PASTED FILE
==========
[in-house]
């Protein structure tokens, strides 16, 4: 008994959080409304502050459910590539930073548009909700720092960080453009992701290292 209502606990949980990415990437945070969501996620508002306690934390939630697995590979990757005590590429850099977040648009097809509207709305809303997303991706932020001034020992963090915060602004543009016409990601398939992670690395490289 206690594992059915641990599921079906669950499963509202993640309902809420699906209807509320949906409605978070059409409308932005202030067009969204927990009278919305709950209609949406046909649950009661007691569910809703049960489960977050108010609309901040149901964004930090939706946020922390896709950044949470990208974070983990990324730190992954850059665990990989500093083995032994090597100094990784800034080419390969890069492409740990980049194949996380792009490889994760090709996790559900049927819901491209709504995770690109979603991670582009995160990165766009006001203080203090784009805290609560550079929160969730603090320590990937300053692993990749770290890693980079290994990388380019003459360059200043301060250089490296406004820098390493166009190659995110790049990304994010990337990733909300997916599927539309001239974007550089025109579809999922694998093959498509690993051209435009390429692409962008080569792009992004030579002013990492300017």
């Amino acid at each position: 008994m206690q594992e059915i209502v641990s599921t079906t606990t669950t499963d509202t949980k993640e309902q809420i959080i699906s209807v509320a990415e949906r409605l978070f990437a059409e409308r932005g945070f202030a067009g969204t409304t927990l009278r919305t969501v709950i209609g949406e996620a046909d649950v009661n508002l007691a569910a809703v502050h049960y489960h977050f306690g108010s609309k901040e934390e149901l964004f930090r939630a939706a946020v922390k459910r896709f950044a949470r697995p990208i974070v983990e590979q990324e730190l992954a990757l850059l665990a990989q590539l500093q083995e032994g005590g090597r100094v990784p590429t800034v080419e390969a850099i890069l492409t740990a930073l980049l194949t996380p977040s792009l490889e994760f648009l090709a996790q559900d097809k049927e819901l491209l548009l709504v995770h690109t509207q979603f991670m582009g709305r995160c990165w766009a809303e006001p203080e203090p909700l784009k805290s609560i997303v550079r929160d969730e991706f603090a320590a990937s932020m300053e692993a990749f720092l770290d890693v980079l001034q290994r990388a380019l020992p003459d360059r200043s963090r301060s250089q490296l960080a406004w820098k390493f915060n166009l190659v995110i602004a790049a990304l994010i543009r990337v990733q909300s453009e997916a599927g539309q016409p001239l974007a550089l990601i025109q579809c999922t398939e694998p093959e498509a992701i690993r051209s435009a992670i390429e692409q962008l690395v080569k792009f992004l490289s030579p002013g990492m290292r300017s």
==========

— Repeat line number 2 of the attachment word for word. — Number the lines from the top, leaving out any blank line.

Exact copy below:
């Protein structure tokens, strides 16, 4: 008994959080409304502050459910590539930073548009909700720092960080453009992701290292 209502606990949980990415990437945070969501996620508002306690934390939630697995590979990757005590590429850099977040648009097809509207709305809303997303991706932020001034020992963090915060602004543009016409990601398939992670690395490289 206690594992059915641990599921079906669950499963509202993640309902809420699906209807509320949906409605978070059409409308932005202030067009969204927990009278919305709950209609949406046909649950009661007691569910809703049960489960977050108010609309901040149901964004930090939706946020922390896709950044949470990208974070983990990324730190992954850059665990990989500093083995032994090597100094990784800034080419390969890069492409740990980049194949996380792009490889994760090709996790559900049927819901491209709504995770690109979603991670582009995160990165766009006001203080203090784009805290609560550079929160969730603090320590990937300053692993990749770290890693980079290994990388380019003459360059200043301060250089490296406004820098390493166009190659995110790049990304994010990337990733909300997916599927539309001239974007550089025109579809999922694998093959498509690993051209435009390429692409962008080569792009992004030579002013990492300017």